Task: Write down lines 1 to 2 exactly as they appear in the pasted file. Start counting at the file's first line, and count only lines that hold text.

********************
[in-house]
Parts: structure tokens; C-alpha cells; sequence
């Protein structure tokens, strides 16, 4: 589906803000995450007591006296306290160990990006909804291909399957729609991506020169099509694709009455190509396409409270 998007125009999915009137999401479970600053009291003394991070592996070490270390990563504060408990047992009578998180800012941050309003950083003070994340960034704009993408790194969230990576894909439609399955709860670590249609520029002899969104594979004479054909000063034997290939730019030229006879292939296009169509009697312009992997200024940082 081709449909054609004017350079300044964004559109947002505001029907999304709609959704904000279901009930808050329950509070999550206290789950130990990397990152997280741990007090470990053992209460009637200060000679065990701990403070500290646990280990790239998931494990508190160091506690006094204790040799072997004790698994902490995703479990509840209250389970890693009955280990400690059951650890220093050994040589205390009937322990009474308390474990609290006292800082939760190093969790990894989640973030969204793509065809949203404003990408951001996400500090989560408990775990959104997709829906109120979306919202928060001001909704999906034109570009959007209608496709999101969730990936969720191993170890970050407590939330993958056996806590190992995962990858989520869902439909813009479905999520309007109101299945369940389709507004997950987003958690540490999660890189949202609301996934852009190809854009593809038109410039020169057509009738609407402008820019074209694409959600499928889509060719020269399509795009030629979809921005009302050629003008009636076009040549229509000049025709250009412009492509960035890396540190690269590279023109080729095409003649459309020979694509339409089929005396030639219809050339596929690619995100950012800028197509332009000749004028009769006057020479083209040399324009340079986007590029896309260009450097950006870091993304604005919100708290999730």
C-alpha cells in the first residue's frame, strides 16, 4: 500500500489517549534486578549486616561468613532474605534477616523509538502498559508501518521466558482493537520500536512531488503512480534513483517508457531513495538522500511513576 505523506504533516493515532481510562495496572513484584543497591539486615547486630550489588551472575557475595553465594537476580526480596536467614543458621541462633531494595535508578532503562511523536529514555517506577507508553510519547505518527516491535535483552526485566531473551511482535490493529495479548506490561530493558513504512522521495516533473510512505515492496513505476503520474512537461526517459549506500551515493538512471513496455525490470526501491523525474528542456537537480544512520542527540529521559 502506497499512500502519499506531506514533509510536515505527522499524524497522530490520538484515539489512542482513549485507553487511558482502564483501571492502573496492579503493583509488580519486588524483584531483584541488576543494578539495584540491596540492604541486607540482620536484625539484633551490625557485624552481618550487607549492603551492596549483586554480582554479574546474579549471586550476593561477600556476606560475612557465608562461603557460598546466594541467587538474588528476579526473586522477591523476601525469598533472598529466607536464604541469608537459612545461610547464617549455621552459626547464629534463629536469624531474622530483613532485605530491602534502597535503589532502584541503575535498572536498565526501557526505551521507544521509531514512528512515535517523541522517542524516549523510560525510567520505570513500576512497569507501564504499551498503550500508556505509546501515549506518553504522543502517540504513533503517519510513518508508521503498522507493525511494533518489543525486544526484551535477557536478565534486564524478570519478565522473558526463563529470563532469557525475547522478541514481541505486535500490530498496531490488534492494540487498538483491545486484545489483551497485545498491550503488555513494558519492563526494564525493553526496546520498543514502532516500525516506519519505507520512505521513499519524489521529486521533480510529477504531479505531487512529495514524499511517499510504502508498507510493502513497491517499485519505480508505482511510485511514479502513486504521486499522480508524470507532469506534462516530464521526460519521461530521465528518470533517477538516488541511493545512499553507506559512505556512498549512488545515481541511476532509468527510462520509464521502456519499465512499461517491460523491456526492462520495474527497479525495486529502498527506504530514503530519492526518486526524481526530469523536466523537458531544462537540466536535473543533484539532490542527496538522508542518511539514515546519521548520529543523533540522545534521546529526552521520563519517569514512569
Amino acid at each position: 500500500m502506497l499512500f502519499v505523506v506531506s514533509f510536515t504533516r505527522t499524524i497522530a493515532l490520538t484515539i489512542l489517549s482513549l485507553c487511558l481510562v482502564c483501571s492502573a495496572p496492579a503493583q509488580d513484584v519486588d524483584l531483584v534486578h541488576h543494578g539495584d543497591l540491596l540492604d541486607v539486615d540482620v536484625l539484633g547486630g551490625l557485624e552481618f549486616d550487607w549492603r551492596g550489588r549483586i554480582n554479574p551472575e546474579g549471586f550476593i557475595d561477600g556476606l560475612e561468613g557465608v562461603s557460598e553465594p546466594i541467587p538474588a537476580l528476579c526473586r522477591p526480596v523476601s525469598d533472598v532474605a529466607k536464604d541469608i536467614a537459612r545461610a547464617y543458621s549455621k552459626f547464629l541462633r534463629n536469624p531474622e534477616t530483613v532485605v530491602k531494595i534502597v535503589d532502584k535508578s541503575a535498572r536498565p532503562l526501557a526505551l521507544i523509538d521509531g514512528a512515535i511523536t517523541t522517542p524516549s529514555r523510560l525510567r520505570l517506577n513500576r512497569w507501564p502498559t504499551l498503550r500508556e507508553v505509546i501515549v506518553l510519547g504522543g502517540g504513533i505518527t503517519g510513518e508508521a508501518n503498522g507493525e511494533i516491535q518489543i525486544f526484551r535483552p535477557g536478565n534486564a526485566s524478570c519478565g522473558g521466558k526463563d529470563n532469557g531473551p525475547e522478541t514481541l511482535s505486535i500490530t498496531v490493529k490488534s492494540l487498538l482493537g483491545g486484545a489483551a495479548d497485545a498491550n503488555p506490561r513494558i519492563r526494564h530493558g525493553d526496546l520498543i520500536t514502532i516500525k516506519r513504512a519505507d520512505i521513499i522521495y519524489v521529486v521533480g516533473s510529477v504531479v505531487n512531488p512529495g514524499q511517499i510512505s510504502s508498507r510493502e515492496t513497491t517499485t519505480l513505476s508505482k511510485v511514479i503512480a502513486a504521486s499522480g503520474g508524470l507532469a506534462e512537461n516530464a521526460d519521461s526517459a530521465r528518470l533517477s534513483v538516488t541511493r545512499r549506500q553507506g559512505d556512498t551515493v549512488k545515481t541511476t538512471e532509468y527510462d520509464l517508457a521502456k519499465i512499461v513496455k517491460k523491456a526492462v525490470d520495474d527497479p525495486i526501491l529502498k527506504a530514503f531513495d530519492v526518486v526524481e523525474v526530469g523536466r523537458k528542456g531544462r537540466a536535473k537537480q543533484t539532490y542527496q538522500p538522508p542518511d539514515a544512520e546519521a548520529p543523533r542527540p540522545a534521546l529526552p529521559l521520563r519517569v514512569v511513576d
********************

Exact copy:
[in-house]
Parts: structure tokens; C-alpha cells; sequence